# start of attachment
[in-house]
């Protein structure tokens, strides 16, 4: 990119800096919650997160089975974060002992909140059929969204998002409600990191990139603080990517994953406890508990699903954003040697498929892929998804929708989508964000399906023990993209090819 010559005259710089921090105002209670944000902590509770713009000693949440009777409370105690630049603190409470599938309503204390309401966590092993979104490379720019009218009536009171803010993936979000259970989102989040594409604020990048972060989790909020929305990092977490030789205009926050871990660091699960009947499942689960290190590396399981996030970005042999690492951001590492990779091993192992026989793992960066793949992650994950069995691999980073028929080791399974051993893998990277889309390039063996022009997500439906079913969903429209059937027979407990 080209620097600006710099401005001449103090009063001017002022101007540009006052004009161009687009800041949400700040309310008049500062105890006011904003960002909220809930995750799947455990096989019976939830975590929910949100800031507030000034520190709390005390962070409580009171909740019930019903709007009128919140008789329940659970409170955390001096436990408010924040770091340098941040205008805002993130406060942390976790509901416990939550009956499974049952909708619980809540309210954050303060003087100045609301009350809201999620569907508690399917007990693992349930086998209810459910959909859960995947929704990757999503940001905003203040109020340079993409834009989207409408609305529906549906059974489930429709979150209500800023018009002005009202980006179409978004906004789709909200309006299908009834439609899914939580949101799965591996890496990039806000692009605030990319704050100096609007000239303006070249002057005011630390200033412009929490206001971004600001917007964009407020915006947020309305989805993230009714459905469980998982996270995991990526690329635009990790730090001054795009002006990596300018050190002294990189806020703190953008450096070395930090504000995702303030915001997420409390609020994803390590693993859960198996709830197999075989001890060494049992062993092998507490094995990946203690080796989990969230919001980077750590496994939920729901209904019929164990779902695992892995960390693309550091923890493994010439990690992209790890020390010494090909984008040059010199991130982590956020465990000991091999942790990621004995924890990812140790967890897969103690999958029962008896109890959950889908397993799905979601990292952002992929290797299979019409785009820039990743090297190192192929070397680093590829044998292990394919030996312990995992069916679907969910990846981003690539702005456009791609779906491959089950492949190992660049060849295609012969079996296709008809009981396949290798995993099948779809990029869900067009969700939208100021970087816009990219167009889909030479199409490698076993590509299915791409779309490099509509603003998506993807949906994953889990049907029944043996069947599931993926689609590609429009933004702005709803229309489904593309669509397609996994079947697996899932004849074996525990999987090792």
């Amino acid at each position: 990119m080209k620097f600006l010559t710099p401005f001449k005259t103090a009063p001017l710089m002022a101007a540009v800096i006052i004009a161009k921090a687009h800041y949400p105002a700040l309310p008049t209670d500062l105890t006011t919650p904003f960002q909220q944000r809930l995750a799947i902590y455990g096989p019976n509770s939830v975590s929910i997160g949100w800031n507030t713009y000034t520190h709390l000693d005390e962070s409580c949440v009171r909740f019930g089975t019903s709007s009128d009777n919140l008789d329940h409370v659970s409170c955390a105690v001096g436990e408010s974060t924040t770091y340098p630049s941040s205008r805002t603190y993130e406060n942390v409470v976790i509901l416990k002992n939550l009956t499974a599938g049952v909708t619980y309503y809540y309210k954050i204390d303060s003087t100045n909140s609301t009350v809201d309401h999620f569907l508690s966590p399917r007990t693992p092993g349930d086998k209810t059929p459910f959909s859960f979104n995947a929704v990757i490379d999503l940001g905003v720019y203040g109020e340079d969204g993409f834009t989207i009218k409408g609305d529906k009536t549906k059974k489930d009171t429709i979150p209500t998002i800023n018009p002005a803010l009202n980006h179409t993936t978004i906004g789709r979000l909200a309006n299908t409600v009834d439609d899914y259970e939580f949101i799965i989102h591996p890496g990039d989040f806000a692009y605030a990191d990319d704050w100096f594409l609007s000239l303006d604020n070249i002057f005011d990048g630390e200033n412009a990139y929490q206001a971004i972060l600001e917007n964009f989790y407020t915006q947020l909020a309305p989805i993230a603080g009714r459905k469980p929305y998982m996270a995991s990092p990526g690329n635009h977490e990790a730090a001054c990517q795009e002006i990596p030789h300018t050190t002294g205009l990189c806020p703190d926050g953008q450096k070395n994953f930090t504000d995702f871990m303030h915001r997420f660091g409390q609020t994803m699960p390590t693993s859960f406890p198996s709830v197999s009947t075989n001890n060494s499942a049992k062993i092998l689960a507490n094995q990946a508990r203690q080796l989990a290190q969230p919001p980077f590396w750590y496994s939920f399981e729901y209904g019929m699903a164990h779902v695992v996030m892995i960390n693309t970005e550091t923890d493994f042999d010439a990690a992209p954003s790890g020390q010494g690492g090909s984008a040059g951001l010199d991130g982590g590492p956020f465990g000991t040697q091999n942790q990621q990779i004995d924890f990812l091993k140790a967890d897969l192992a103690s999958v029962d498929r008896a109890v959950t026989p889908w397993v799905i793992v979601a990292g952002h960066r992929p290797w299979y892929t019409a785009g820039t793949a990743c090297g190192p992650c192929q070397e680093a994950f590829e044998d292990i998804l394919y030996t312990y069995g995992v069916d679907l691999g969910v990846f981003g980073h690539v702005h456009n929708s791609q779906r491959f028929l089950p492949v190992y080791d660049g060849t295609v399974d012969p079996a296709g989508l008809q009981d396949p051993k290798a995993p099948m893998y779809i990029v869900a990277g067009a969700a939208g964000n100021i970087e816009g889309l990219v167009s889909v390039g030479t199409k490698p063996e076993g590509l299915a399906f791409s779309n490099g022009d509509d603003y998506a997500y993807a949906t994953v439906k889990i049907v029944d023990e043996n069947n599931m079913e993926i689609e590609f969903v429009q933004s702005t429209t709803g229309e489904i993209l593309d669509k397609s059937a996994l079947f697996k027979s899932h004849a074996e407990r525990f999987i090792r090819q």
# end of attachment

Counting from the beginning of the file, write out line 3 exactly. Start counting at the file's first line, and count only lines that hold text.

């Amino acid at each position: 990119m080209k620097f600006l010559t710099p401005f001449k005259t103090a009063p001017l710089m002022a101007a540009v800096i006052i004009a161009k921090a687009h800041y949400p105002a700040l309310p008049t209670d500062l105890t006011t919650p904003f960002q909220q944000r809930l995750a799947i902590y455990g096989p019976n509770s939830v975590s929910i997160g949100w800031n507030t713009y000034t520190h709390l000693d005390e962070s409580c949440v009171r909740f019930g089975t019903s709007s009128d009777n919140l008789d329940h409370v659970s409170c955390a105690v001096g436990e408010s974060t924040t770091y340098p630049s941040s205008r805002t603190y993130e406060n942390v409470v976790i509901l416990k002992n939550l009956t499974a599938g049952v909708t619980y309503y809540y309210k954050i204390d303060s003087t100045n909140s609301t009350v809201d309401h999620f569907l508690s966590p399917r007990t693992p092993g349930d086998k209810t059929p459910f959909s859960f979104n995947a929704v990757i490379d999503l940001g905003v720019y203040g109020e340079d969204g993409f834009t989207i009218k409408g609305d529906k009536t549906k059974k489930d009171t429709i979150p209500t998002i800023n018009p002005a803010l009202n980006h179409t993936t978004i906004g789709r979000l909200a309006n299908t409600v009834d439609d899914y259970e939580f949101i799965i989102h591996p890496g990039d989040f806000a692009y605030a990191d990319d704050w100096f594409l609007s000239l303006d604020n070249i002057f005011d990048g630390e200033n412009a990139y929490q206001a971004i972060l600001e917007n964009f989790y407020t915006q947020l909020a309305p989805i993230a603080g009714r459905k469980p929305y998982m996270a995991s990092p990526g690329n635009h977490e990790a730090a001054c990517q795009e002006i990596p030789h300018t050190t002294g205009l990189c806020p703190d926050g953008q450096k070395n994953f930090t504000d995702f871990m303030h915001r997420f660091g409390q609020t994803m699960p390590t693993s859960f406890p198996s709830v197999s009947t075989n001890n060494s499942a049992k062993i092998l689960a507490n094995q990946a508990r203690q080796l989990a290190q969230p919001p980077f590396w750590y496994s939920f399981e729901y209904g019929m699903a164990h779902v695992v996030m892995i960390n693309t970005e550091t923890d493994f042999d010439a990690a992209p954003s790890g020390q010494g690492g090909s984008a040059g951001l010199d991130g982590g590492p956020f465990g000991t040697q091999n942790q990621q990779i004995d924890f990812l091993k140790a967890d897969l192992a103690s999958v029962d498929r008896a109890v959950t026989p889908w397993v799905i793992v979601a990292g952002h960066r992929p290797w299979y892929t019409a785009g820039t793949a990743c090297g190192p992650c192929q070397e680093a994950f590829e044998d292990i998804l394919y030996t312990y069995g995992v069916d679907l691999g969910v990846f981003g980073h690539v702005h456009n929708s791609q779906r491959f028929l089950p492949v190992y080791d660049g060849t295609v399974d012969p079996a296709g989508l008809q009981d396949p051993k290798a995993p099948m893998y779809i990029v869900a990277g067009a969700a939208g964000n100021i970087e816009g889309l990219v167009s889909v390039g030479t199409k490698p063996e076993g590509l299915a399906f791409s779309n490099g022009d509509d603003y998506a997500y993807a949906t994953v439906k889990i049907v029944d023990e043996n069947n599931m079913e993926i689609e590609f969903v429009q933004s702005t429209t709803g229309e489904i993209l593309d669509k397609s059937a996994l079947f697996k027979s899932h004849a074996e407990r525990f999987i090792r090819q």